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be but little creditable to American philosophy. Some writers have thought it wonderful that a few thousand cubit feet of soft earth and loam should have been piled up by our Indians over their dead! We have not even an illustrated work, giving accurate descriptions of their utensils, arms and fabrics, ancient and modern. We look in vain for their collected oral traditions and fictitious creations. We do not understand their mythology, and consequently are in the dark as to the true sources of their hopes and fears. In fine, we have but an imperfect knowledge of all that relates to their leading mental and moral peculiarities and characteristics. Enough has been said, and written about the

, mere external man-his looks and dress—bis mode of living and his means of locomotion. But if we may be allowed the term, we know next to nothing of the philosophy of the Indian mind.

But we must not divert the purpose of our present notice into a new channel, albeit, we feel that the topic is one, so far as relates to their hieroglyphics, inseparable from the subject. It is impossible, that we should understandingly, or even willingly, admit the literary evidence brought forward at Copenhagen on this head, without first examining the hieroglyphics of our own tribes. Nor do we suppose from present impressions, that such an examination will militate against the general facts of these early discoveries of the country. The prominent points of doubt is with us, whethier either the Indians or the Scandinavians ever recorded any facts connected with these discoveries on the banks of the Cohannet, and whether the country, at that remote era, was inhabited by the Esquimaux or the Algic race. Other topics of deep interest are connected with these. The whole subject is one of the highest literary interest, and one to which, we think, the research and acumen of the country, both individual and associated, is strongly invited. We have merely introduced the topic, and may again advert to it.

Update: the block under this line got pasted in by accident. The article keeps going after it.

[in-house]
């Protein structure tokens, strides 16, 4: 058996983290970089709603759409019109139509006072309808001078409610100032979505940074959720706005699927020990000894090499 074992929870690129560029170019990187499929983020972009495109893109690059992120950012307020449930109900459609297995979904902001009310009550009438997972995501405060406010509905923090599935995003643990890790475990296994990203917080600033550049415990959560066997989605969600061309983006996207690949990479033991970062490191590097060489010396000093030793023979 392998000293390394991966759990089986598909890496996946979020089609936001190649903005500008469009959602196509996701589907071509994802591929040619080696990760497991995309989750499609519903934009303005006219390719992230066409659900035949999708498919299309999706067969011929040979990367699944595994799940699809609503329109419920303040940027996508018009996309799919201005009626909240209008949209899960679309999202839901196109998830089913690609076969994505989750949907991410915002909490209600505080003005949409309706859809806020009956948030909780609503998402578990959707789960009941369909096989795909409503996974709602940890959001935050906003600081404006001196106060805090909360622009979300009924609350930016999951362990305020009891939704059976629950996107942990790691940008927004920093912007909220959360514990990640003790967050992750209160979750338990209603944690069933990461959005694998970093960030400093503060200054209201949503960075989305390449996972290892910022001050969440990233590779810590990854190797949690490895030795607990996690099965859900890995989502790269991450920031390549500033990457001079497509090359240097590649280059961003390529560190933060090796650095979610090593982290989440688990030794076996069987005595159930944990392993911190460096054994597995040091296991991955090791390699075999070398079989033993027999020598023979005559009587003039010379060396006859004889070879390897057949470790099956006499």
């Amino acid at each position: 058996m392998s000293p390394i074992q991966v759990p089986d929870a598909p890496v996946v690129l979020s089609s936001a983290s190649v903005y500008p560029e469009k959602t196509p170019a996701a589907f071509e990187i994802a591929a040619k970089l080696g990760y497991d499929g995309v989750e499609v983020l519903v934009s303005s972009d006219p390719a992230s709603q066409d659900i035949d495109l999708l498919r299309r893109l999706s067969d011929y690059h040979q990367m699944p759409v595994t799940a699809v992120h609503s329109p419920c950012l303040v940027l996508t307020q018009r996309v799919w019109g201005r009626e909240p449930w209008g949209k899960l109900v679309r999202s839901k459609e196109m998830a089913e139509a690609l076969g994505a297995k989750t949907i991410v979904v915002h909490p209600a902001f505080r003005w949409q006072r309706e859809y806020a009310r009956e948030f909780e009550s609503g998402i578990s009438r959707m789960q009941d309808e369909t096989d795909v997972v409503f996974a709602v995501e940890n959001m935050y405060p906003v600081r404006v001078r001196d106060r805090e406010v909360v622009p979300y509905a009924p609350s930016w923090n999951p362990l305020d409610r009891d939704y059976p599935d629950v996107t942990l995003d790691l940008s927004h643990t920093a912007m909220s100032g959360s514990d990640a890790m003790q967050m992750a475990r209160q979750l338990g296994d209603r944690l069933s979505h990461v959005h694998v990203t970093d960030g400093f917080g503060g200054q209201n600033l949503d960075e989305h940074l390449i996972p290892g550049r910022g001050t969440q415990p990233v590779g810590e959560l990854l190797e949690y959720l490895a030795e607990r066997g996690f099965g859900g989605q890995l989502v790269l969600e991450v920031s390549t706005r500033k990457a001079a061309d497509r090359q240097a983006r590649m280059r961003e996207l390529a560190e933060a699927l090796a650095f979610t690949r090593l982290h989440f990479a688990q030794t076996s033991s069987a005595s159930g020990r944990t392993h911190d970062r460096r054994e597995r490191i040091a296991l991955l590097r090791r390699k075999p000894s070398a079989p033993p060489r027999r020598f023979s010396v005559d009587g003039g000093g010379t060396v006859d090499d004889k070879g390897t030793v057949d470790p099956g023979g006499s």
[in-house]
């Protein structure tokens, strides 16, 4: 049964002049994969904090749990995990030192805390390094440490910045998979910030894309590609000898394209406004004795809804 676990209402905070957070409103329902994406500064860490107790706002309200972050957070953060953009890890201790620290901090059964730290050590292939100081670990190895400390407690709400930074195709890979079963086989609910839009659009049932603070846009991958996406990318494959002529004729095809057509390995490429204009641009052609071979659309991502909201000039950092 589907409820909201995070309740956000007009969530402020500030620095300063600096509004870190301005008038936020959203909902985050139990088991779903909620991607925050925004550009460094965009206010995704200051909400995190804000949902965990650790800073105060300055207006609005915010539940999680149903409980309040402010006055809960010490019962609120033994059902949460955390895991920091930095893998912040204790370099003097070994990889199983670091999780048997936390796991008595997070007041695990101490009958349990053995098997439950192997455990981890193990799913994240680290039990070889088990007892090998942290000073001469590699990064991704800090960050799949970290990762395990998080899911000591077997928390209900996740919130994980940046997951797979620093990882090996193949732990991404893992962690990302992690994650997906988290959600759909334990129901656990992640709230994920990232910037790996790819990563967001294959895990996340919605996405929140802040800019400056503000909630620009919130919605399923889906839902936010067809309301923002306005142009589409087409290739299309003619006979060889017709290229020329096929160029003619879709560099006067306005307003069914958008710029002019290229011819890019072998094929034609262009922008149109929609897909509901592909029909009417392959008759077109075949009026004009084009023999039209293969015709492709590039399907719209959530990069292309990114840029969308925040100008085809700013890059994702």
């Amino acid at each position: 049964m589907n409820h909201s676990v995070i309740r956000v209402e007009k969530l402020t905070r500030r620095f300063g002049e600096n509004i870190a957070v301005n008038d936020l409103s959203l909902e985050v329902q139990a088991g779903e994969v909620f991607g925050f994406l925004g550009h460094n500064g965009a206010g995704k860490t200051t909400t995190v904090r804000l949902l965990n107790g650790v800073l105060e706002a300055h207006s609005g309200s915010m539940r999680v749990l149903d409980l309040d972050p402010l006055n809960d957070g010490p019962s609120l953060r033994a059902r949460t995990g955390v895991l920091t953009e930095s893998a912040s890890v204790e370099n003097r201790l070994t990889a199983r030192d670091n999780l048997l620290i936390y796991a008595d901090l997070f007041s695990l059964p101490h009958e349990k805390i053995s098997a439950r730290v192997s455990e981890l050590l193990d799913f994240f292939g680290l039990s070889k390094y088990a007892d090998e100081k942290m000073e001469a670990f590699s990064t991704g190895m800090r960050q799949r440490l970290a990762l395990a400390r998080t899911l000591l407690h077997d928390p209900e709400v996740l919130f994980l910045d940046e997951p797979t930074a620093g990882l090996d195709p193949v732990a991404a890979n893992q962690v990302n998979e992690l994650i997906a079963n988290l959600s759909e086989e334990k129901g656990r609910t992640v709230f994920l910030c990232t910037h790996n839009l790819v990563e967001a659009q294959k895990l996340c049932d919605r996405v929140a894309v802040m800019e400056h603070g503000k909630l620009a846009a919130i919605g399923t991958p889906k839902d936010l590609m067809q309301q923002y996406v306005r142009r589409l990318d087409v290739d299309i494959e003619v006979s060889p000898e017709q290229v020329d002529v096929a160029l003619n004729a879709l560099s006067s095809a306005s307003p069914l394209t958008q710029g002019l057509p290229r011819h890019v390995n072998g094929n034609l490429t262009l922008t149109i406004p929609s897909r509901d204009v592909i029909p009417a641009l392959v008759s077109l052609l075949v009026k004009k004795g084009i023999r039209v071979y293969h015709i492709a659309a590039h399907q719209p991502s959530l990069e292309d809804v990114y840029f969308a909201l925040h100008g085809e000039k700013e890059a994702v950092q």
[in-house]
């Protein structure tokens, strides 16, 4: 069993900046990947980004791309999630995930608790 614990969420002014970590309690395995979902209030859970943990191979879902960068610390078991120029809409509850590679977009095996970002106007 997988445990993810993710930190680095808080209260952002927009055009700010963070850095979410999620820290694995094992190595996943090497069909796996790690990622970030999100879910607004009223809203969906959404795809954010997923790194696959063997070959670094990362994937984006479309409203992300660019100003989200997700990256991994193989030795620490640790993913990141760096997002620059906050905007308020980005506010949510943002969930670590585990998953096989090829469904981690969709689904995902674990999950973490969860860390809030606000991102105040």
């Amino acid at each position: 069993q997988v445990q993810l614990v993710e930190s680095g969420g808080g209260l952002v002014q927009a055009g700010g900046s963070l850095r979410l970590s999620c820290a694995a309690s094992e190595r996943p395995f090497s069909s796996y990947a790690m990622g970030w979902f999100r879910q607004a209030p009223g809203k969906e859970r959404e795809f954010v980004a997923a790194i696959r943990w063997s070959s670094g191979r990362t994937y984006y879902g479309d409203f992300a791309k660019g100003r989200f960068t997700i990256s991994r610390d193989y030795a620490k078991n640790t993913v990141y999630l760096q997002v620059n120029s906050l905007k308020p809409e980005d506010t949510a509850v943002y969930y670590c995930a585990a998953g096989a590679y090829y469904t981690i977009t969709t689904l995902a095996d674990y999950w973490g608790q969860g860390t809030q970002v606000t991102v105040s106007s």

PostSCRIPT. Since the foregoing Article was prepared, the writer has received the following Note from Mr. Gallatin, respecting the use of the letters V and L in the Eskimau language.

“Dear Sir,—The letter L occurs in every Eskimau dialect of which I have any knowledge. Thus, heaven or sky is : Greenland, Killak ; Hudson's Bay, Keiluk ; Kadik Island, Keliok; Kotzebue's Sound, Keilyak ; Asiatic Tshuktchi, Kuilak.



“ I am not so certain about the V, which I find used only by Egede or Crantz (not distinguished from each other in my collections) for the Greenland dialect. In their conjugations I find “ We (plural and dual) wash them," pron.

pron ermikp-a uvut and ermikp-a uvut. plural.

dual. In the Mithridates, the same letter V, is repeatedly used in examples of the Greenland and Labrador dialects, principally (as it appears to me) but not exclusively, in the pronominal terminations food debtors

a prophet-art thou ? piksau-tivnik,-akeetsor-tivut,-profetiv-vit?

“ By comparing these, with the pronouns of the other Eskimau dialects, I suspect that 00 or Ware, in these, used instead of V. But the difference may arise from that, [the difference) in the mother tongue, or in the delicacy of the ear, of those who have supplied us with either verbal and pronominal forms, or vocabularies.

Respectfully Yours,

ALBERT GALLATIN. New York, Feb. 22, 1839."






By Rev. John Proudfit, lato Professor of the Latin Language and Literature, University of

the City of New York.

Poetry was the earliest form in which thought was embodied. In the infancy of the species as of the individual, the imagination predominated and clothed all the productions of the mind in those glowing images and that musical rhythm which constitute, at once, the essence and the form of poetry. History, philosophy, and even religion did not reject ihe dress with which the imagination invested them. The moral precepts of Pythagoras, the natural history of Empedocles were preserved in the form of poetry, and, among the Hebrews, the most sublime truths of religion, as well as the principal events of their national history, were preserved in the incomparable lyrics of